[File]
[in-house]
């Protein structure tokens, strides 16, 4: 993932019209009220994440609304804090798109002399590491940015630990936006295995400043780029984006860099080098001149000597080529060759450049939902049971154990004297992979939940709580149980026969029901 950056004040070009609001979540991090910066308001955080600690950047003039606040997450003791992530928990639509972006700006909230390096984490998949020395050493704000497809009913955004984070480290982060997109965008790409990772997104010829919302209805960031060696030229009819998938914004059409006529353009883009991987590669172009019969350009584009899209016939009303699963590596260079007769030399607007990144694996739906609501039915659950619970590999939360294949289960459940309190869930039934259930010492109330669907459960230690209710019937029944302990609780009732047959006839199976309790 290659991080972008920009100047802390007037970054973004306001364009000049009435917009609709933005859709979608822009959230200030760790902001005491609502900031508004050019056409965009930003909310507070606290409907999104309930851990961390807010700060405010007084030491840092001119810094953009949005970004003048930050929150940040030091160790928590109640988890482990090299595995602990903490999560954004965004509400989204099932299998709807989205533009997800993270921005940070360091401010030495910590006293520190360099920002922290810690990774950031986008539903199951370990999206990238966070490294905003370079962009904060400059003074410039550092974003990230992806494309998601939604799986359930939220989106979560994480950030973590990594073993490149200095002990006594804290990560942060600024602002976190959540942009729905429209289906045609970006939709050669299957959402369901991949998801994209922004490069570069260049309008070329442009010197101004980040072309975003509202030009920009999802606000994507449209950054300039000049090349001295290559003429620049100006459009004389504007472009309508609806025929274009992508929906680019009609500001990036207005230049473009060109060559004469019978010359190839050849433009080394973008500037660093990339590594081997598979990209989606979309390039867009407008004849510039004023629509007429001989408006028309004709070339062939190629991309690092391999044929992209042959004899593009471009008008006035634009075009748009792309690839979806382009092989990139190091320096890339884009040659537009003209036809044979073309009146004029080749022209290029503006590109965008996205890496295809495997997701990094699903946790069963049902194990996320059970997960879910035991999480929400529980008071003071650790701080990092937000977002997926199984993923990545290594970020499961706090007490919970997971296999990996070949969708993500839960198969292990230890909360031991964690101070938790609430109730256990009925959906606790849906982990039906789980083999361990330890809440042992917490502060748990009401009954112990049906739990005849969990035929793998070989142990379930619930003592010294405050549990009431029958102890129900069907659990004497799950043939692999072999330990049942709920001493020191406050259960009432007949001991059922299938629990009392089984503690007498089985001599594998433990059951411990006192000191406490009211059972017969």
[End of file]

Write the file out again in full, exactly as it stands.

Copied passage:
[in-house]
């Protein structure tokens, strides 16, 4: 993932019209009220994440609304804090798109002399590491940015630990936006295995400043780029984006860099080098001149000597080529060759450049939902049971154990004297992979939940709580149980026969029901 950056004040070009609001979540991090910066308001955080600690950047003039606040997450003791992530928990639509972006700006909230390096984490998949020395050493704000497809009913955004984070480290982060997109965008790409990772997104010829919302209805960031060696030229009819998938914004059409006529353009883009991987590669172009019969350009584009899209016939009303699963590596260079007769030399607007990144694996739906609501039915659950619970590999939360294949289960459940309190869930039934259930010492109330669907459960230690209710019937029944302990609780009732047959006839199976309790 290659991080972008920009100047802390007037970054973004306001364009000049009435917009609709933005859709979608822009959230200030760790902001005491609502900031508004050019056409965009930003909310507070606290409907999104309930851990961390807010700060405010007084030491840092001119810094953009949005970004003048930050929150940040030091160790928590109640988890482990090299595995602990903490999560954004965004509400989204099932299998709807989205533009997800993270921005940070360091401010030495910590006293520190360099920002922290810690990774950031986008539903199951370990999206990238966070490294905003370079962009904060400059003074410039550092974003990230992806494309998601939604799986359930939220989106979560994480950030973590990594073993490149200095002990006594804290990560942060600024602002976190959540942009729905429209289906045609970006939709050669299957959402369901991949998801994209922004490069570069260049309008070329442009010197101004980040072309975003509202030009920009999802606000994507449209950054300039000049090349001295290559003429620049100006459009004389504007472009309508609806025929274009992508929906680019009609500001990036207005230049473009060109060559004469019978010359190839050849433009080394973008500037660093990339590594081997598979990209989606979309390039867009407008004849510039004023629509007429001989408006028309004709070339062939190629991309690092391999044929992209042959004899593009471009008008006035634009075009748009792309690839979806382009092989990139190091320096890339884009040659537009003209036809044979073309009146004029080749022209290029503006590109965008996205890496295809495997997701990094699903946790069963049902194990996320059970997960879910035991999480929400529980008071003071650790701080990092937000977002997926199984993923990545290594970020499961706090007490919970997971296999990996070949969708993500839960198969292990230890909360031991964690101070938790609430109730256990009925959906606790849906982990039906789980083999361990330890809440042992917490502060748990009401009954112990049906739990005849969990035929793998070989142990379930619930003592010294405050549990009431029958102890129900069907659990004497799950043939692999072999330990049942709920001493020191406050259960009432007949001991059922299938629990009392089984503690007498089985001599594998433990059951411990006192000191406490009211059972017969």